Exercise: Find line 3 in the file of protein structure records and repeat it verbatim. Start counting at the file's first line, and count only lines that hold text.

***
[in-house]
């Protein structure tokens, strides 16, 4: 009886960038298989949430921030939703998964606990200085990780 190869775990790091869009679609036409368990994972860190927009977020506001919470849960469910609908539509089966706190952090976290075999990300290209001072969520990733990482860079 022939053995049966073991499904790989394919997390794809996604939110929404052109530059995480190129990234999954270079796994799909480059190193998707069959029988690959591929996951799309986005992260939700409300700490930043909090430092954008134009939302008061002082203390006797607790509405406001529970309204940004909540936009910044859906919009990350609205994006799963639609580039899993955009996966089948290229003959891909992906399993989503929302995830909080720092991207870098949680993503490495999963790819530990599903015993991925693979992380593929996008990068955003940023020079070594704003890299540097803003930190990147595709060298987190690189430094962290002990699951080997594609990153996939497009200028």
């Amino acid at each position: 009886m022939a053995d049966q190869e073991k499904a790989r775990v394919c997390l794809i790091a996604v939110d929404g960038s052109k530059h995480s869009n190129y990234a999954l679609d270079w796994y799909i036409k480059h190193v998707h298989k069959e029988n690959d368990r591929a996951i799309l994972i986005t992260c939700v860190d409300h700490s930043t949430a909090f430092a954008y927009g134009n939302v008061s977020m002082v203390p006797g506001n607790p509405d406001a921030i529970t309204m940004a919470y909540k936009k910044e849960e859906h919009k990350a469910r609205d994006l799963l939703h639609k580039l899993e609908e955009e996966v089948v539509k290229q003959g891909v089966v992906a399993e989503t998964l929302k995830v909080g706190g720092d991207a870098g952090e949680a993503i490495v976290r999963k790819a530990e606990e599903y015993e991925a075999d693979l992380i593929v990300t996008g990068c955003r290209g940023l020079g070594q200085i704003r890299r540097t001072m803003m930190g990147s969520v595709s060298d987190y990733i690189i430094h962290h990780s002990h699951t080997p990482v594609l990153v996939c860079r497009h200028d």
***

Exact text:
């Amino acid at each position: 009886m022939a053995d049966q190869e073991k499904a790989r775990v394919c997390l794809i790091a996604v939110d929404g960038s052109k530059h995480s869009n190129y990234a999954l679609d270079w796994y799909i036409k480059h190193v998707h298989k069959e029988n690959d368990r591929a996951i799309l994972i986005t992260c939700v860190d409300h700490s930043t949430a909090f430092a954008y927009g134009n939302v008061s977020m002082v203390p006797g506001n607790p509405d406001a921030i529970t309204m940004a919470y909540k936009k910044e849960e859906h919009k990350a469910r609205d994006l799963l939703h639609k580039l899993e609908e955009e996966v089948v539509k290229q003959g891909v089966v992906a399993e989503t998964l929302k995830v909080g706190g720092d991207a870098g952090e949680a993503i490495v976290r999963k790819a530990e606990e599903y015993e991925a075999d693979l992380i593929v990300t996008g990068c955003r290209g940023l020079g070594q200085i704003r890299r540097t001072m803003m930190g990147s969520v595709s060298d987190y990733i690189i430094h962290h990780s002990h699951t080997p990482v594609l990153v996939c860079r497009h200028d």